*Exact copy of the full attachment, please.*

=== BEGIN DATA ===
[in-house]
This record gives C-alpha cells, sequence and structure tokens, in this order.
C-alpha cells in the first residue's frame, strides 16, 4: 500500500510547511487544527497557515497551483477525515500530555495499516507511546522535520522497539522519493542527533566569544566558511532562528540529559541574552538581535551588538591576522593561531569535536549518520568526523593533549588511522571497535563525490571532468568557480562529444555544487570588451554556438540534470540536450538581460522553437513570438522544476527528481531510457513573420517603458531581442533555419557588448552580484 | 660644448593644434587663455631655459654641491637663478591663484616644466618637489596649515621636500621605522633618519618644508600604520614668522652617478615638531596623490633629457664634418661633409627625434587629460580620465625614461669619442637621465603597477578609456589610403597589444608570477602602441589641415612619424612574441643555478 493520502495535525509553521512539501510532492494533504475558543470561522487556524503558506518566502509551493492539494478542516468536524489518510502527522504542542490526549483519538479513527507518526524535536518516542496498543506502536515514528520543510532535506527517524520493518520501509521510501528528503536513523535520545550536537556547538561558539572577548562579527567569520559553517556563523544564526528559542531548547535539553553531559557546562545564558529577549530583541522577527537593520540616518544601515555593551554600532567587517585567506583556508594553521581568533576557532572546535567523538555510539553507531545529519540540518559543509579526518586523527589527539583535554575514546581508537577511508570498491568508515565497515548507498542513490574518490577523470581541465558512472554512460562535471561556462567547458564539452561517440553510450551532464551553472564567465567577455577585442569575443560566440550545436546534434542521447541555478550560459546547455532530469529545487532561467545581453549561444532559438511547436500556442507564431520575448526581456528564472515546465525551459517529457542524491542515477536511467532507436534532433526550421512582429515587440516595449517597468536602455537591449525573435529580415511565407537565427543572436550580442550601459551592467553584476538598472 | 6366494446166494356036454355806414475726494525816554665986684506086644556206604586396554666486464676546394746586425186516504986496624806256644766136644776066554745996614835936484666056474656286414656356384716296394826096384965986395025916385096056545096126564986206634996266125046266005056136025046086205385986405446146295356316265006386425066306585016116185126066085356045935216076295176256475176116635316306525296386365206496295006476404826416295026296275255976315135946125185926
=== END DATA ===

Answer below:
[in-house]
This record gives C-alpha cells, sequence and structure tokens, in this order.
C-alpha cells in the first residue's frame, strides 16, 4: 500500500510547511487544527497557515497551483477525515500530555495499516507511546522535520522497539522519493542527533566569544566558511532562528540529559541574552538581535551588538591576522593561531569535536549518520568526523593533549588511522571497535563525490571532468568557480562529444555544487570588451554556438540534470540536450538581460522553437513570438522544476527528481531510457513573420517603458531581442533555419557588448552580484 | 660644448593644434587663455631655459654641491637663478591663484616644466618637489596649515621636500621605522633618519618644508600604520614668522652617478615638531596623490633629457664634418661633409627625434587629460580620465625614461669619442637621465603597477578609456589610403597589444608570477602602441589641415612619424612574441643555478 493520502495535525509553521512539501510532492494533504475558543470561522487556524503558506518566502509551493492539494478542516468536524489518510502527522504542542490526549483519538479513527507518526524535536518516542496498543506502536515514528520543510532535506527517524520493518520501509521510501528528503536513523535520545550536537556547538561558539572577548562579527567569520559553517556563523544564526528559542531548547535539553553531559557546562545564558529577549530583541522577527537593520540616518544601515555593551554600532567587517585567506583556508594553521581568533576557532572546535567523538555510539553507531545529519540540518559543509579526518586523527589527539583535554575514546581508537577511508570498491568508515565497515548507498542513490574518490577523470581541465558512472554512460562535471561556462567547458564539452561517440553510450551532464551553472564567465567577455577585442569575443560566440550545436546534434542521447541555478550560459546547455532530469529545487532561467545581453549561444532559438511547436500556442507564431520575448526581456528564472515546465525551459517529457542524491542515477536511467532507436534532433526550421512582429515587440516595449517597468536602455537591449525573435529580415511565407537565427543572436550580442550601459551592467553584476538598472 | 6366494446166494356036454355806414475726494525816554665986684506086644556206604586396554666486464676546394746586425186516504986496624806256644766136644776066554745996614835936484666056474656286414656356384716296394826096384965986395025916385096056545096126564986206634996266125046266005056136025046086205385986405446146295356316265006386425066306585016116185126066085356045935216076295176256475176116635316306525296386365206496295006476404826416295026296275255976315135946125185926